how many countries have universal health care

Reaching universal health coverage (UHC) is one of the world’s greatest challenges, vital not only to individual wellbeing, but also for social cohesion, economic development and environmental sustainability. UHC was one of the guiding principles behind the United Nations 2030 Sustainable Development Goals.

Countries take various approaches to providing universal health coverage (UHC), with most offering free or affordable healthcare to their citizens. Some nations employ single-payer systems akin to America’s where all insurance comes from a government-run collective fund and there are no out-of-pocket expenses; such is the case in Britain’s National Health Service.

Other countries also utilize national health insurance or multi-payer systems, such as South Korea where all legal residents are automatically enrolled into its national healthcare program and incur only modest copays for medical services. Japan utilizes similar policies: its public insurance offers free doctor visits and tests; however, specialty visits or prescription medication require copayments.

Some countries utilize hybrid public/private health systems, where patients pay most of their healthcare costs through taxes or private health insurance; however, government bodies manage and provide essential parts such as hospitals. Such hybrid systems exist in Cambodia, Chad and Nigeria among others.

Other countries use a hybrid model, where government directly manages healthcare providers while contracting management out to private companies. This system can be found in Europe like Germany, France and Switzerland while Latin American nations and Canada and Taiwan also utilize this form of universal health coverage (UHC).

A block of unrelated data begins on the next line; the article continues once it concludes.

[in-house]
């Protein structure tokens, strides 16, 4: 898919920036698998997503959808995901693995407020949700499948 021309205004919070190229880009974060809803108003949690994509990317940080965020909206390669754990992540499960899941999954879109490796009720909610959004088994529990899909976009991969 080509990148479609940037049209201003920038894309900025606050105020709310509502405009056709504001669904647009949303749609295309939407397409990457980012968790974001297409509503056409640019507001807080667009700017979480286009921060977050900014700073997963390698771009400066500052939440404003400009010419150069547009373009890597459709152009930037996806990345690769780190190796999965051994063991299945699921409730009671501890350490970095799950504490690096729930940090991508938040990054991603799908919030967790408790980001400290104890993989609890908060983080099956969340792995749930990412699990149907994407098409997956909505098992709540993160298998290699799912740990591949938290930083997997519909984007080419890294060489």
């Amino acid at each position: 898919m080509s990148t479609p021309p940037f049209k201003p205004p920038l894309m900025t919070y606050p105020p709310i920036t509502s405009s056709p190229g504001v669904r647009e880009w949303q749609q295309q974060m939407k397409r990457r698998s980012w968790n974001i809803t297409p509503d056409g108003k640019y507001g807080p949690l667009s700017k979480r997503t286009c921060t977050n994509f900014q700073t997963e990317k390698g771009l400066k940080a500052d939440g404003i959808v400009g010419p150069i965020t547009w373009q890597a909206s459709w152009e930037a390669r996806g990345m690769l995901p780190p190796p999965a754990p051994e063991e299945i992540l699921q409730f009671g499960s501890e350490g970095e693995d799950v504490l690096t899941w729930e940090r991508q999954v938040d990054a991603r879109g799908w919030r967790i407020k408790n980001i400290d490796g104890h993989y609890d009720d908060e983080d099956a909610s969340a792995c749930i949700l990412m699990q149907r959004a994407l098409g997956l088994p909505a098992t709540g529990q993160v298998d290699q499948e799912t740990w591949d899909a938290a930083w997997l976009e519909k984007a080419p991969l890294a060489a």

Israel stands out as an excellent example of universal health coverage (UHC), where government regulates all aspects of health services – either using a hybrid public-private model or fully public one. Based on Israel’s National Health Insurance Law from 1995, Universal Healthcare Coverage has helped citizens reduce costs through reduced private healthcare providers while simultaneously cutting administrative expenses for doctors and other practitioners in health services.

No matter the number of countries offering universal health coverage, work still needs to be done. According to an OECD and international organizations report issued earlier this year, without significant investment the world could see 5 billion people denied essential healthcare services by 2030.

UHC advocates around the globe are advocating for stronger and smarter investments to refocus our progress toward UHC. Each year, on 12 December we mark International Universal Health Coverage Day as a day to spread awareness of the necessity of strong health systems; celebrate what has already been accomplished so far; and encourage diverse groups to make commitments towards reaching UHC by 2030.